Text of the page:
Germany goes to the polls this coming week. The German media are desperately trying to convey Spannung (meaning tension and urgency), and party apparatchiks here and there fret about the emoluments of their offices. However, the German voters are united with the rest of humankind in not giving a rip. Frau Merkel will continue to run Germany with this or that coalition. Her principal (Social-Democratic) opponent did well against her in a TV debate but hasn’t been able to think of any socialist demand that Mrs. Merkel’s nominally conservative government hasn’t already fulfilled or credibly promised to fulfill. The differences are about the reimbursement rates for dental care and about Bavaria’s plan to impose highway fees on foreigners—which, to Bavarians, means anyone outside barfing distance of a Munich beer tent. (And, no: none of this is a joke.)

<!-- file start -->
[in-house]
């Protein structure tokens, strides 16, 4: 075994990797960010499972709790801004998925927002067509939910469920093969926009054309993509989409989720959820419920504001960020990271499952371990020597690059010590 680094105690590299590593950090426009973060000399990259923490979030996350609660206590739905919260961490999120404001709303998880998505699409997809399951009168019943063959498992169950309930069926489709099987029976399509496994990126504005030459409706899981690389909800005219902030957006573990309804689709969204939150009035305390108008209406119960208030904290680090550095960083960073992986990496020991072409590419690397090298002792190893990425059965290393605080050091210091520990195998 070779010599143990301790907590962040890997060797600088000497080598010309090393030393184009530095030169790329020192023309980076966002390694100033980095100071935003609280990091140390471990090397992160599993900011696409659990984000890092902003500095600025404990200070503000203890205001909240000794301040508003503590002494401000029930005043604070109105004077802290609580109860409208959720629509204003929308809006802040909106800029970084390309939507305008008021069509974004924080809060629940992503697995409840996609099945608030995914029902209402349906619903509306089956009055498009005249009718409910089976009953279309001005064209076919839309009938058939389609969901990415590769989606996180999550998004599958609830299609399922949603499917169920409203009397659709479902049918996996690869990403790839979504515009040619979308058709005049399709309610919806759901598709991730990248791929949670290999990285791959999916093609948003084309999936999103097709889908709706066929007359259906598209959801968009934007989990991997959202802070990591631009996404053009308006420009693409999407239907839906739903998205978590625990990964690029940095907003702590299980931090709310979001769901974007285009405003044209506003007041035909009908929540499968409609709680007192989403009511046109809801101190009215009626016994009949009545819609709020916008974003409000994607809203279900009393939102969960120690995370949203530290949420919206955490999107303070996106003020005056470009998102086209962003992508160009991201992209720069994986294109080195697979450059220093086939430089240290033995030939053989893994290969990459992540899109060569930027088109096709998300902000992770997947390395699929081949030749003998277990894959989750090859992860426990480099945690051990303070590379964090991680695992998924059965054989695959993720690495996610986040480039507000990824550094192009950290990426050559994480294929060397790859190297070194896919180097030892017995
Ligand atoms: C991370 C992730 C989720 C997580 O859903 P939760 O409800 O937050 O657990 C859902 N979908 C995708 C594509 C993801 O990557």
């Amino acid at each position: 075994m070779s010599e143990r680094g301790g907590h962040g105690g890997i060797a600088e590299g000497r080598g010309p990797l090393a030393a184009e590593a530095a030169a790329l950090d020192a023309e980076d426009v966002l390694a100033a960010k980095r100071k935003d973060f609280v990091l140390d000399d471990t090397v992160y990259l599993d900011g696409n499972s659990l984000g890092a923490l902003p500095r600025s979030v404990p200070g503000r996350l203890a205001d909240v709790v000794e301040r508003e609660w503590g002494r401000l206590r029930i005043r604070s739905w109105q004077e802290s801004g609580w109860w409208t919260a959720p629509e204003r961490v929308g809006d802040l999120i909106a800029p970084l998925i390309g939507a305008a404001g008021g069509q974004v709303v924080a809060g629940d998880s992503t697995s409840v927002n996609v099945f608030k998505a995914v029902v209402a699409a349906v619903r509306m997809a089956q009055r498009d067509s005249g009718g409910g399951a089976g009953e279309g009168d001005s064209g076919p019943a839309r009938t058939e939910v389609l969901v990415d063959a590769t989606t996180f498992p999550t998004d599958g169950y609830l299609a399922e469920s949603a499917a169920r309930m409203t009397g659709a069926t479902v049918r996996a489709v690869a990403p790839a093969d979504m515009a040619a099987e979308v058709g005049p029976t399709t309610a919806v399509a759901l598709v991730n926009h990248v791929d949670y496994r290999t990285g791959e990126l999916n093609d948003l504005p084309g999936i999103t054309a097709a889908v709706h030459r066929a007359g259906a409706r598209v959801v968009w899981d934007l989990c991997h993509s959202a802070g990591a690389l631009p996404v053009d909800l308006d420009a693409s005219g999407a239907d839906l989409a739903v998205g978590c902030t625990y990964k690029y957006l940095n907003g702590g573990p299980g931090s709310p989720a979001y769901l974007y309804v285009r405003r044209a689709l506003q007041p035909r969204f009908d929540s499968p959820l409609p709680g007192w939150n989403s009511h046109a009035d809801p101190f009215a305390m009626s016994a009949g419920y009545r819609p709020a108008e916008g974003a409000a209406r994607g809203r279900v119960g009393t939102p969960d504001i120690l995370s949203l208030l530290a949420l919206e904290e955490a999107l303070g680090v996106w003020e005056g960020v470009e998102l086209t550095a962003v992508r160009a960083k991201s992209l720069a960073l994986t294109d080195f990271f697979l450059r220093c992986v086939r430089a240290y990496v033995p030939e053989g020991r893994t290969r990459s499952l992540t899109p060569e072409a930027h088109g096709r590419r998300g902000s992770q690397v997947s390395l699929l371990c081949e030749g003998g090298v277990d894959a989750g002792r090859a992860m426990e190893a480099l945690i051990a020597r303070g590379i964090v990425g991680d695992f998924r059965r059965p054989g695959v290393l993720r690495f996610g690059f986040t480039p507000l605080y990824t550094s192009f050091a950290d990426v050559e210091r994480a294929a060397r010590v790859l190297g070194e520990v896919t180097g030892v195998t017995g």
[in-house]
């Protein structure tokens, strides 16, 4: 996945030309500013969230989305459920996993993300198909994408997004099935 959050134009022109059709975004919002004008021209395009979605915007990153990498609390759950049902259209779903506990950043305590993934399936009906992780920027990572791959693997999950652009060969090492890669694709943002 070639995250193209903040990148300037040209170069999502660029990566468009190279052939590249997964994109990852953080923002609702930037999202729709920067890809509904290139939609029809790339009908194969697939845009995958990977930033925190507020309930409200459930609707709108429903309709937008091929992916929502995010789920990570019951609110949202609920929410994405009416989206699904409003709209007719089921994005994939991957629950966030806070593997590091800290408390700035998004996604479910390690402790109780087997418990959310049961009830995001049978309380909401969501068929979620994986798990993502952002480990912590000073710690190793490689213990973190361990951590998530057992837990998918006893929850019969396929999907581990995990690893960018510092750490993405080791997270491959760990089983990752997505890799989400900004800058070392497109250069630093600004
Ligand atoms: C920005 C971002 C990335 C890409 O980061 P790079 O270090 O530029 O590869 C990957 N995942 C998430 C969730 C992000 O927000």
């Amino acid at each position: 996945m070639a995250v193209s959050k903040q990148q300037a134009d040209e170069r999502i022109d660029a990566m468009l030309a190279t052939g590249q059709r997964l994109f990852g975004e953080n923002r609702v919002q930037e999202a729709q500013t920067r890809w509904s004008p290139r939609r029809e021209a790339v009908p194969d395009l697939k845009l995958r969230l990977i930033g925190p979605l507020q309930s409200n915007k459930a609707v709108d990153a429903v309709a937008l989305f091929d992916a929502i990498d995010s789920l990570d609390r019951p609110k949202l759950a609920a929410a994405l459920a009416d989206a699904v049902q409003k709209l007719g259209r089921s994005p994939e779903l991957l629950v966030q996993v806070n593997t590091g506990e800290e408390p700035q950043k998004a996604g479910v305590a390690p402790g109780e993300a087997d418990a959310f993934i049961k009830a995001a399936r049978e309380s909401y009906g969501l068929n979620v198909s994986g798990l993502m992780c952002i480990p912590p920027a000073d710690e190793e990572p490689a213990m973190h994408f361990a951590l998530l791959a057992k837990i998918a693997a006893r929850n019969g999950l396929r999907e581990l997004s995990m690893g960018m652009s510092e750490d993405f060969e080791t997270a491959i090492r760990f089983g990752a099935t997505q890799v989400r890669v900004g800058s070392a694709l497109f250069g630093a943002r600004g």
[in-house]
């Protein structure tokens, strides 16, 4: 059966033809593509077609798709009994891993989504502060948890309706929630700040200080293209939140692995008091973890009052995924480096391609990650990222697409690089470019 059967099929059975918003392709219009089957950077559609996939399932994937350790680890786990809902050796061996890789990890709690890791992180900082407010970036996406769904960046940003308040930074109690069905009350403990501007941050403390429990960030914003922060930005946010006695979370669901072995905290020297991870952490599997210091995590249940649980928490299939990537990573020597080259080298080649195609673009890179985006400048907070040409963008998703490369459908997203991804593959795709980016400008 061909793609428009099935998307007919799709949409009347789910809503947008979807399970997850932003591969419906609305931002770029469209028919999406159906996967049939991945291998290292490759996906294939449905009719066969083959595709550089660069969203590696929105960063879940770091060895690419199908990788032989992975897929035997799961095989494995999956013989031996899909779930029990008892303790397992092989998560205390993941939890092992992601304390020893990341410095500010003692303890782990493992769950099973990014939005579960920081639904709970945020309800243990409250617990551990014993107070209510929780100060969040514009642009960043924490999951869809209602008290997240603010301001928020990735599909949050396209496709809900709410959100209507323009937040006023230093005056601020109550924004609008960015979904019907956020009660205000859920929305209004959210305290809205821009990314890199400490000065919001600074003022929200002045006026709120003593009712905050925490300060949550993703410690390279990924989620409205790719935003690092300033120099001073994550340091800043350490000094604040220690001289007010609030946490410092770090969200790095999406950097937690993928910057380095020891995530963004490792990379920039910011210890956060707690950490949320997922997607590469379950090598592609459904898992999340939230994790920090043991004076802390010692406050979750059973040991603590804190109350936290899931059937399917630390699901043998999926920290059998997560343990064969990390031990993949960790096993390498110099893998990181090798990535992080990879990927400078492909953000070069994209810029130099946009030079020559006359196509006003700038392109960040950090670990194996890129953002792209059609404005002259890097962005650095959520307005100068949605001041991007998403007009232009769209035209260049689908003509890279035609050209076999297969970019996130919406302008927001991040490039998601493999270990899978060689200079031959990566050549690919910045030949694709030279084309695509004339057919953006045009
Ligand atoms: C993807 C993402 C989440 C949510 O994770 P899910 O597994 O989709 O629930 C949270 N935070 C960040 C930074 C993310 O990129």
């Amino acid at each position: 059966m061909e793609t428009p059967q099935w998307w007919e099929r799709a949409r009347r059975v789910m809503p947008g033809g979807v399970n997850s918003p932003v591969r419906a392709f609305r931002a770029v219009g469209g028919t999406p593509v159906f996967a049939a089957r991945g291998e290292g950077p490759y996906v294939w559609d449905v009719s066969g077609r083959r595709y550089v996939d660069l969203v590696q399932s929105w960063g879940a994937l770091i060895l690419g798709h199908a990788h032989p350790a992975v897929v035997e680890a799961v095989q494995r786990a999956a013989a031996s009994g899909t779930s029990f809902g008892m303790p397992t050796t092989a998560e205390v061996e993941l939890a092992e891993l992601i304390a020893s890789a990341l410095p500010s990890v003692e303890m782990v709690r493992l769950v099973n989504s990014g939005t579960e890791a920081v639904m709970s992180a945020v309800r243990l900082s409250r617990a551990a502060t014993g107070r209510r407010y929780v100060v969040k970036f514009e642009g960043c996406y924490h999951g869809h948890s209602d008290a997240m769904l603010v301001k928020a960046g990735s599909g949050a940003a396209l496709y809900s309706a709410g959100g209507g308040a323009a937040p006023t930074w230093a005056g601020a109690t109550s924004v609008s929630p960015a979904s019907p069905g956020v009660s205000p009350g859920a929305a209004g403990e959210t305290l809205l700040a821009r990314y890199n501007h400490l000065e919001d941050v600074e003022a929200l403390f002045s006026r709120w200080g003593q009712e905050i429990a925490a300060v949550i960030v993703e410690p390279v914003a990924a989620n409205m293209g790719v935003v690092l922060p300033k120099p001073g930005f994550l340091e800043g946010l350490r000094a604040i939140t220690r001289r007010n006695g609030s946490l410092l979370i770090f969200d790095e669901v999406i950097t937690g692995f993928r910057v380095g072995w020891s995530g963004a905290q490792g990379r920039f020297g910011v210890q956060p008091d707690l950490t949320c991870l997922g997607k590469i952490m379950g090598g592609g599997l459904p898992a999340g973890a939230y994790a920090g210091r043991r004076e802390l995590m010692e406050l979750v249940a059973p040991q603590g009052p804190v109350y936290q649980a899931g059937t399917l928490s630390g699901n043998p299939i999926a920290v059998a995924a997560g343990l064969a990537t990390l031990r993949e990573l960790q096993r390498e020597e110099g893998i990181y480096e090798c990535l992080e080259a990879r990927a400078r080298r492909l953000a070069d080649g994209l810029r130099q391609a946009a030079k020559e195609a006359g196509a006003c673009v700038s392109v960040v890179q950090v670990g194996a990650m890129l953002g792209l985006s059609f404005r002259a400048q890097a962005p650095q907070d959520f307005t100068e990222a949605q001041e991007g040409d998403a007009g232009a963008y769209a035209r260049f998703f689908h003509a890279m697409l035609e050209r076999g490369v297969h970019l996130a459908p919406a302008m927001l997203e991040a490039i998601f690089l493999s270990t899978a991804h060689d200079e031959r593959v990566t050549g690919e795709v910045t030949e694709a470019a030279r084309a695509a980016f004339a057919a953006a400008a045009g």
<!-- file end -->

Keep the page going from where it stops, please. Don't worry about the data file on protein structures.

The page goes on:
I’m the first to celebrate boredom and civic disengagement—indicia of the rule of law, if not exactly its purposes. But then, this is Germany. If you’ve paid attention to the past millennium or so, you have to worry about what’s smoldering under the surface. Germany is a very large force among democratic nations, and the single largest force in the EU. Her place in the world ought to take front and center in an election—no? No.